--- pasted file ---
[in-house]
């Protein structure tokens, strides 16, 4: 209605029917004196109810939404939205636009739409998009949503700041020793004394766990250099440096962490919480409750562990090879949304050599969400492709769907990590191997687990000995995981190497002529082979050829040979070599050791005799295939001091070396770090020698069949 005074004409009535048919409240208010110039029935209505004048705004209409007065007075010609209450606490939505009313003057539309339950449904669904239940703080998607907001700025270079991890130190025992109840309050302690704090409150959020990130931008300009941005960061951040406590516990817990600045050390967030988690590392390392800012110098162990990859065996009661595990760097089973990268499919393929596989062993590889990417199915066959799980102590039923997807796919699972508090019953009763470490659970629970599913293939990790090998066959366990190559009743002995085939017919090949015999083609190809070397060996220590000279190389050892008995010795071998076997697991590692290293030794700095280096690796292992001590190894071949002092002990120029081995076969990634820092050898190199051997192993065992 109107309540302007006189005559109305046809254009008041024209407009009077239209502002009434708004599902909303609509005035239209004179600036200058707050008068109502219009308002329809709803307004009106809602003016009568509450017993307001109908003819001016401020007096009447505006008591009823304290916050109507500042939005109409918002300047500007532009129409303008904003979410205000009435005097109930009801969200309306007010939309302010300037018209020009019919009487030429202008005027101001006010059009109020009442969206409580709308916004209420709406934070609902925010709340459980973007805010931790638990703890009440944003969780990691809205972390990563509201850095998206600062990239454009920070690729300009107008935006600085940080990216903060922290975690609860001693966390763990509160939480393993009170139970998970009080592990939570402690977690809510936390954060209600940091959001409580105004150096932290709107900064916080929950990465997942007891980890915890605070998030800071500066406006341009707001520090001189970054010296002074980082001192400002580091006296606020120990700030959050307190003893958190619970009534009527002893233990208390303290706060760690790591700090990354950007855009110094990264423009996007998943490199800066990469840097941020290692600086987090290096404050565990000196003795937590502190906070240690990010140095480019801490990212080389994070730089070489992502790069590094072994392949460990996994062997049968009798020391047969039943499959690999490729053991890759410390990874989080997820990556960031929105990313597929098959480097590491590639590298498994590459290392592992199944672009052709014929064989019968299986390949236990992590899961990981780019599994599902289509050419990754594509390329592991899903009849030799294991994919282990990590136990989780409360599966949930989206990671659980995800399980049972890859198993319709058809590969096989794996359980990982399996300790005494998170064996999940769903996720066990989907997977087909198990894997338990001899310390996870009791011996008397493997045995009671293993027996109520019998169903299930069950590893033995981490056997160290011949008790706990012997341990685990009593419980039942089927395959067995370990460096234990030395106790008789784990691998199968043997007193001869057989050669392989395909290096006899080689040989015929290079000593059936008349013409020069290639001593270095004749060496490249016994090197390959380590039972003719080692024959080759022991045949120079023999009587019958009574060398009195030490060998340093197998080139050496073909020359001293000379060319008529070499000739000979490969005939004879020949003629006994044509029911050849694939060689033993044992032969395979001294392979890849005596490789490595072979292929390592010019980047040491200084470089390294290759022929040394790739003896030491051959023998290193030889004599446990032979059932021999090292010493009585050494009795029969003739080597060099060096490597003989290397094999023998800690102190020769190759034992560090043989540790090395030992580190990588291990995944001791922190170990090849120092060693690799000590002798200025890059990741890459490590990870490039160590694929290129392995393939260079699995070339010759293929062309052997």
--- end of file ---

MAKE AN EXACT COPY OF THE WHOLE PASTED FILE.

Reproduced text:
[in-house]
């Protein structure tokens, strides 16, 4: 209605029917004196109810939404939205636009739409998009949503700041020793004394766990250099440096962490919480409750562990090879949304050599969400492709769907990590191997687990000995995981190497002529082979050829040979070599050791005799295939001091070396770090020698069949 005074004409009535048919409240208010110039029935209505004048705004209409007065007075010609209450606490939505009313003057539309339950449904669904239940703080998607907001700025270079991890130190025992109840309050302690704090409150959020990130931008300009941005960061951040406590516990817990600045050390967030988690590392390392800012110098162990990859065996009661595990760097089973990268499919393929596989062993590889990417199915066959799980102590039923997807796919699972508090019953009763470490659970629970599913293939990790090998066959366990190559009743002995085939017919090949015999083609190809070397060996220590000279190389050892008995010795071998076997697991590692290293030794700095280096690796292992001590190894071949002092002990120029081995076969990634820092050898190199051997192993065992 109107309540302007006189005559109305046809254009008041024209407009009077239209502002009434708004599902909303609509005035239209004179600036200058707050008068109502219009308002329809709803307004009106809602003016009568509450017993307001109908003819001016401020007096009447505006008591009823304290916050109507500042939005109409918002300047500007532009129409303008904003979410205000009435005097109930009801969200309306007010939309302010300037018209020009019919009487030429202008005027101001006010059009109020009442969206409580709308916004209420709406934070609902925010709340459980973007805010931790638990703890009440944003969780990691809205972390990563509201850095998206600062990239454009920070690729300009107008935006600085940080990216903060922290975690609860001693966390763990509160939480393993009170139970998970009080592990939570402690977690809510936390954060209600940091959001409580105004150096932290709107900064916080929950990465997942007891980890915890605070998030800071500066406006341009707001520090001189970054010296002074980082001192400002580091006296606020120990700030959050307190003893958190619970009534009527002893233990208390303290706060760690790591700090990354950007855009110094990264423009996007998943490199800066990469840097941020290692600086987090290096404050565990000196003795937590502190906070240690990010140095480019801490990212080389994070730089070489992502790069590094072994392949460990996994062997049968009798020391047969039943499959690999490729053991890759410390990874989080997820990556960031929105990313597929098959480097590491590639590298498994590459290392592992199944672009052709014929064989019968299986390949236990992590899961990981780019599994599902289509050419990754594509390329592991899903009849030799294991994919282990990590136990989780409360599966949930989206990671659980995800399980049972890859198993319709058809590969096989794996359980990982399996300790005494998170064996999940769903996720066990989907997977087909198990894997338990001899310390996870009791011996008397493997045995009671293993027996109520019998169903299930069950590893033995981490056997160290011949008790706990012997341990685990009593419980039942089927395959067995370990460096234990030395106790008789784990691998199968043997007193001869057989050669392989395909290096006899080689040989015929290079000593059936008349013409020069290639001593270095004749060496490249016994090197390959380590039972003719080692024959080759022991045949120079023999009587019958009574060398009195030490060998340093197998080139050496073909020359001293000379060319008529070499000739000979490969005939004879020949003629006994044509029911050849694939060689033993044992032969395979001294392979890849005596490789490595072979292929390592010019980047040491200084470089390294290759022929040394790739003896030491051959023998290193030889004599446990032979059932021999090292010493009585050494009795029969003739080597060099060096490597003989290397094999023998800690102190020769190759034992560090043989540790090395030992580190990588291990995944001791922190170990090849120092060693690799000590002798200025890059990741890459490590990870490039160590694929290129392995393939260079699995070339010759293929062309052997």